When I was younger, my friend Catherine and I volunteered to wash the windows at our pastor's home. Standing on nothing but a narrow brick ledge, she scrubbed the large picture window in the front of the house. All was going well until she lost her balance and fell backward into a hedge of thorny holly bushes. There she was, sinking deep into the hedges, flat on her back and feet up in the air. It was a sight to see! Covered in scratches and starting to bleed, she was screaming and crying, but attempts at pulling her out only brought her more pain and made me start cracking up laughing. All I could do was leave her there and run for help.
A few years later, I was babysitting a bunch of kids- I think there were 6 altogether. I was personally responsible for 3 of the children and a few neighbors had come over to play. I was certainly out of my league in terms of crowd control, and it was becoming obvious that I was outnumbered by little people. They were running all around the house, jumping on the sofa, acting like kids,when I decided to take control. "Hey everybody, let's go outside!"
Just as I was scooting the last one out the back door, the craziest thing happened: one of the boys was impaled with a wire coat hanger. It was as if the thing jumped out of the clear blue sky and into the skin covering his knee cap. So gross! Like a fish hook, the curved part of the hanger went in at the bottom of his knee, it came back out at the top of his knee, so that, as he stood there, the hanger actually hung from his knee. I didn't even want to look at it more less try to remove it, and having no idea what to do, I left him there on the back steps with clear instructions not to move and ran for help.
Do you detect a trend here?
Over the years, there have been other emergencies where I was totally useless: the afternoon my mom got run over by a horse, the morning our pontoon boat began sinking in the lake and the night the barbecue pit caught fire and exploded. I could go on, but the point is, life is scary, painful and dangerous...and you better not count on me to help.
Of course, everyone reacts differently in emergency situations, but clearly, I am useless in the event of accident, bodily injury, catastrophe or fire. Or so I thought...
I was just a few months out of grad school, working at a nursing home in Wharton, Texas, when I had an opportunity to redeem myself.
It was lunch time and I was seeing a patient for dysphagia therapy in the dining room. As my patient ate his Salisbury steak, mashed potatoes and spinach, he started slurring his words. The food he was eating began seeping from the corner of his mouth and dripping down his chin to his neck. His left eye was nearly closed shut, and he began to lean to the side. It could only be one thing: he was having a stroke!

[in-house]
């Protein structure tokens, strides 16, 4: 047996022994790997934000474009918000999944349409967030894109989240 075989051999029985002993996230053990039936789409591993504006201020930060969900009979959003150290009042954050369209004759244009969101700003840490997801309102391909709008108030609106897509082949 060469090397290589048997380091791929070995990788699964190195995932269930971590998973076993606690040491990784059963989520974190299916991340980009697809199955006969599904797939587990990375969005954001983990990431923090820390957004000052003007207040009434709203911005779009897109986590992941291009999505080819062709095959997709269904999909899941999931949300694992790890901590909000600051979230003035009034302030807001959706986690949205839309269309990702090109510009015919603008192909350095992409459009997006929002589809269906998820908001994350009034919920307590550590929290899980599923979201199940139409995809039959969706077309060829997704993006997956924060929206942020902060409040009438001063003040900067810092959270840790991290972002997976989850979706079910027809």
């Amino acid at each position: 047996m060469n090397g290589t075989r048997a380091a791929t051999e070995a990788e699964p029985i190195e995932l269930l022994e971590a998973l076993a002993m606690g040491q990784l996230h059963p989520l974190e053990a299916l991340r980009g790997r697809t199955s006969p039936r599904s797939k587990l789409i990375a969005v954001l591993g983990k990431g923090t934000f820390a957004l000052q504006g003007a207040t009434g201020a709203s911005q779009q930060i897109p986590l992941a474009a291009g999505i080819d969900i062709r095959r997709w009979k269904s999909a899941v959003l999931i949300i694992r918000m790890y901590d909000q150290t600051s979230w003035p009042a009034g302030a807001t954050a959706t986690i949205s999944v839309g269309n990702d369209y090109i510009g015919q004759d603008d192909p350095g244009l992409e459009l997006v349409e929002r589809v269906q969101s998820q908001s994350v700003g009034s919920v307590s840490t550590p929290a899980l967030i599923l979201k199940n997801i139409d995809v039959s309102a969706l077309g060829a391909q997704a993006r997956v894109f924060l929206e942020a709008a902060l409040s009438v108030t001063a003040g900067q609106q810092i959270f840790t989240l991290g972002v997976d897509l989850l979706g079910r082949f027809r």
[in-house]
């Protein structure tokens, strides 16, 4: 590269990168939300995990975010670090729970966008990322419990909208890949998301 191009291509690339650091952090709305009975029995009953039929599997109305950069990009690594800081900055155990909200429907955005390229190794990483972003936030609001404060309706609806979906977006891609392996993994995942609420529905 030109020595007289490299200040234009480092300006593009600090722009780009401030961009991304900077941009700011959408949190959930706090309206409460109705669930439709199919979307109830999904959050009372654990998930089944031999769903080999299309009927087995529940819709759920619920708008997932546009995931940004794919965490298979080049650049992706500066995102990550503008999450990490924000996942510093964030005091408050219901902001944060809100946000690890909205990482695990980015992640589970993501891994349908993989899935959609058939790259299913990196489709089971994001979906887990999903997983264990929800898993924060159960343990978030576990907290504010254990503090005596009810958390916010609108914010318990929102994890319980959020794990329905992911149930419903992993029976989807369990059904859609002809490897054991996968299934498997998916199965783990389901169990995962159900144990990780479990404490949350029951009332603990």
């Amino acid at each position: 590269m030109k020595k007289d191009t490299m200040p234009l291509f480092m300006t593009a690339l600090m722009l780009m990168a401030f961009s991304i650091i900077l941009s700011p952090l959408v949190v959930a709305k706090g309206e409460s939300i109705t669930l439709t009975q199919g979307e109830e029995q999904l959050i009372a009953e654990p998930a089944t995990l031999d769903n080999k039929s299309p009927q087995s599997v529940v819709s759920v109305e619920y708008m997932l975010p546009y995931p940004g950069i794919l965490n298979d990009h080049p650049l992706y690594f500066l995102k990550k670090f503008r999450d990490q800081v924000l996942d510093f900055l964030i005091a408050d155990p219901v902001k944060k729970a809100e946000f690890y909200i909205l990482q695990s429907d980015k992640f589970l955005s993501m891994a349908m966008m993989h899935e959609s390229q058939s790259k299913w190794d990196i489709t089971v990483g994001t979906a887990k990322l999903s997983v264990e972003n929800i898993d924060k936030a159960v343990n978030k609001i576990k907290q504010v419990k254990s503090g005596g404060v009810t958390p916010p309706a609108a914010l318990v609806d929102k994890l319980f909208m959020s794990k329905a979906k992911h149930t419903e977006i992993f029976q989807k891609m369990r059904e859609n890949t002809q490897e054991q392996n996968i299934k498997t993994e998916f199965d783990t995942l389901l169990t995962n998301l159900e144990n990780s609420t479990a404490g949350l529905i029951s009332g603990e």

I jumped right up, alerted the kitchen staff, got the nurse, called 9-1-1 and in less than 10 minutes, the man was being loaded into an ambulance. Yay for me! Now, I'm not trying to make myself into a hero, but I do believe that, had I not recognized the signs of stroke and taken action, the outcome would have been very different.
So, here we are, recognizing American Stroke Month, and come to find out, the American Stroke Association, in their 2015 campaign, would classify me as a hero- a stroke hero.
Stroke heroes are ready to spot stroke signs and act quickly by calling 9-1-1. They might help make the difference between life and death, or between full recovery and permanent disability.
You too can become a stroke hero just by knowing the stroke warning signs.
If you have 60 seconds, NBA star Paul George can give you a quick run down of the basics: Spot a Stroke- FAST.
Now for the specifics:
Face Drooping: Does one side of the face droop or is it numb? Ask the person to smile. Is the smile uneven?
Arm Weakness: Is one arm weak or numb? Ask the person to raise both arms. Does one arm drift downward?
Speech Difficulty: Is speech slurred? Is the person unable to speak or hard to understand? Ask the person to repeat a simple sentence, like "The sky is blue." Is the sentence repeated correctly?
Time to Call 9-1-1: If someone shows any of these symptoms, even if the symptoms go away, call 9-1-1 and get the person to the hospital immediately. Check the time so you'll know when the first symptom appeared.
Next, take time to learn the other signs of stroke:
Sudden numbness or weakness of face, arm or leg, especially on one side of the body.
Sudden trouble walking,dizziness, loss of balance or coordination.
Sudden trouble seeing from one or both eyes.
Sudden headache with no known cause.
Over the course of my career, I have been a stroke hero a total of 5 times. My kids say that qualifies me for being a stroke super hero. I'm not so sure about that, but one thing is certain, you can count on me to recognize a stroke and get you the help you need.
I hope you'll join me by learning the FAST signs and sharing them with as many people as possible. Teach your family, friends and coworkers to spot a stroke FAST and call 9-1-1 immediately.
Because anyone can have a stroke, everyone should be ready. American Stroke Association